By Susan Carroll
Lake Orion Review Writer
Diagnosed with Metach-romatic Leukodystrophy (MLD) by his neurologist in March, Matt Maskill, at the age of 20, finally have the answer he and his mother have been searching for since he was in elementary school.
Maskill and his family must now travel to Minneapolis for three-and-a-half months while he undergoes and recovers from chemotherapy and a bloodstem cell transplant.
MLD is a rare fatal genetic disorder where a missing blood enzyme destroys the brain and central nervous system of its victim. The initial signs of MLD are like those of ADHD, such as difficulties in school and home, concentration and behavioral problems.
Matt was in elementary school when he was diagnosed with ADHD and was prescribed medication to help control the symptoms, such as difficulty paying attention, hyperactivity and impulsiveness.
“He was taking the medication and it wasn’t working, he just kept getting worse,”said his mother, Amber Maskill.
Matt continued to have organizational and memory issues, the symptoms of MLD that mirror those of ADHD.
Matt has been a resident of Lake Orion since 2004. Before that, he and his family lived in Oxford since 1999.
A bowling fundraiser, #StrikeOutMLD, has been organized to help the Maskills with the mounting medical, travel and living expenses while in Minnesota.
Matt has a passion for bowling and was a member of the bowling team while at Lake Orion High School. He continues to bowl weekly.
He attended PineTree Elementary and Oakview Middle School.
“Matt loves the support from Lake Orion and Oxford.He loves feeling like people care about him. Even people hedoesn’t know are supporting him,”said Amber. She is asking anyone looking for something fun to do for a couple hours to come out to the fundraiser to meet Matt, get to know him and help save his life.
There is no cure for MLD.
The only therapy is a stem cell or bone marrow transplant. The treatment aims to stop the progression of the disease, but it does not reverse the damage already done. Matt’s only hope is treatment involving chemotherapy and a blood stem cell transplant. The University of Minnesota offers that treatment and Matt has been accepted as a patient.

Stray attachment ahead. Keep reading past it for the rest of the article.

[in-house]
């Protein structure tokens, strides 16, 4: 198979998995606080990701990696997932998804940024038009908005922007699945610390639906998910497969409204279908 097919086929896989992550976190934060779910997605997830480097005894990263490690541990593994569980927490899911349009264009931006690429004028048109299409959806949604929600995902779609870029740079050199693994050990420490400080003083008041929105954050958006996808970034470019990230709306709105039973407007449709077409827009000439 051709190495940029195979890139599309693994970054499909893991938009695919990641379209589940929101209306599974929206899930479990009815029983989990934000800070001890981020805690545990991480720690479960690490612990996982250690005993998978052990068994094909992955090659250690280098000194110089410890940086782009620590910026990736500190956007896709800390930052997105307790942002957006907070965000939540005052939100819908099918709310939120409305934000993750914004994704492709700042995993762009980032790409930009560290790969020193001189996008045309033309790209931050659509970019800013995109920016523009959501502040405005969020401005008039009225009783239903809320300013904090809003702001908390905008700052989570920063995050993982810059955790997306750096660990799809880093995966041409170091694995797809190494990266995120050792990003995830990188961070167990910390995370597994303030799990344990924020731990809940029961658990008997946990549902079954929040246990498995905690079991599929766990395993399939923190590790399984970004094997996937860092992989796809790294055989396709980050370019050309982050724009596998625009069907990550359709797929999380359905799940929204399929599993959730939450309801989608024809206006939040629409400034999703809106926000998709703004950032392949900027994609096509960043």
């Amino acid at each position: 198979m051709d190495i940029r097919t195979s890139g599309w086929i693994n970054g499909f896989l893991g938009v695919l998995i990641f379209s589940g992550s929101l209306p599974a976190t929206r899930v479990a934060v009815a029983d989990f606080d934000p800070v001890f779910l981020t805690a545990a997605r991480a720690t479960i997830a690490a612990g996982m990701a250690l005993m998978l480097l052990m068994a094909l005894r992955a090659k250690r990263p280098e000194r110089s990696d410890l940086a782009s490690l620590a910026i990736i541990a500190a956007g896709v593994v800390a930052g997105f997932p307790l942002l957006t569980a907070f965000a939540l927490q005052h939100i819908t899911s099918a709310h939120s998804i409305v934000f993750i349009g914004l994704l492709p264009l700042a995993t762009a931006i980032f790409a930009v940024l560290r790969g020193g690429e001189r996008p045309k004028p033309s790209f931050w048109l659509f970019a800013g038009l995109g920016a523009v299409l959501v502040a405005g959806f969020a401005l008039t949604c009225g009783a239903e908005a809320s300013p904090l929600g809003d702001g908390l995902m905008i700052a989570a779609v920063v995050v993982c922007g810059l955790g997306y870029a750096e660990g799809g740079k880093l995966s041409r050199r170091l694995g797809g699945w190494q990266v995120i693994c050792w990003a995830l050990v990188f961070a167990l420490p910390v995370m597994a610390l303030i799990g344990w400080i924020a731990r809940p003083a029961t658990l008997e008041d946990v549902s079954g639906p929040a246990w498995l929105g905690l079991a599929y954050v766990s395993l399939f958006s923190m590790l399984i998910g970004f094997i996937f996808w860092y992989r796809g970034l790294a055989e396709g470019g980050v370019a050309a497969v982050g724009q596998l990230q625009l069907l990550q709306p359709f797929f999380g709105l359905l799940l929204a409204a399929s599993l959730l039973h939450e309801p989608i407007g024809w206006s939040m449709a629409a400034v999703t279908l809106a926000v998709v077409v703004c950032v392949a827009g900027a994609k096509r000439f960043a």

“It is the best place in the U.S. They have the best experts (on MLD),” said Amber.
The disease is genetic, so anyone related to Matt was not eligible to be a donor.
A donor was found in early October.
The course of his treatment lasts for 100 days.
For eight weeks, Matt will be in and out of the hospital and must remain within 30 minutes of the hospital during that time. Chemotherapy will be the first course of treatment Matt will receive.
For four days, chemo is administered to kill off the enzymes that are negatively affecting his blood. He will then receive the bloodcell transplant from his donor.
After 100 days, Matt will return home with a Hickmanline, a central venous catheter used to administer medications and for blood draws.
The line will remain in Matt’s chest for an additional 80 days and he will take post-transplant medication for 6-8 months.
#StrikeOutMLD bowling fundraiser for Matt Maskill:
• Noon – 4 p.m. Sept. 10.
• Collier Lanes, 879 S. Lapeer Rd. in Ox-ford.
• Bowlers ages 13 and over, $15; ages 12and under, $10. Cash or personal checks only.
• There also will be a 50/50 drawing, raffle prizes, a cash bar and food available.
• Donations may also be made at any TCFBank to the “Benefit for Matthew Maskill”account. No account number is required. Mail check donations made out to the benefit to TCF Bank, 200 E. Auburn Rd., Rochester Hills, MI 48309.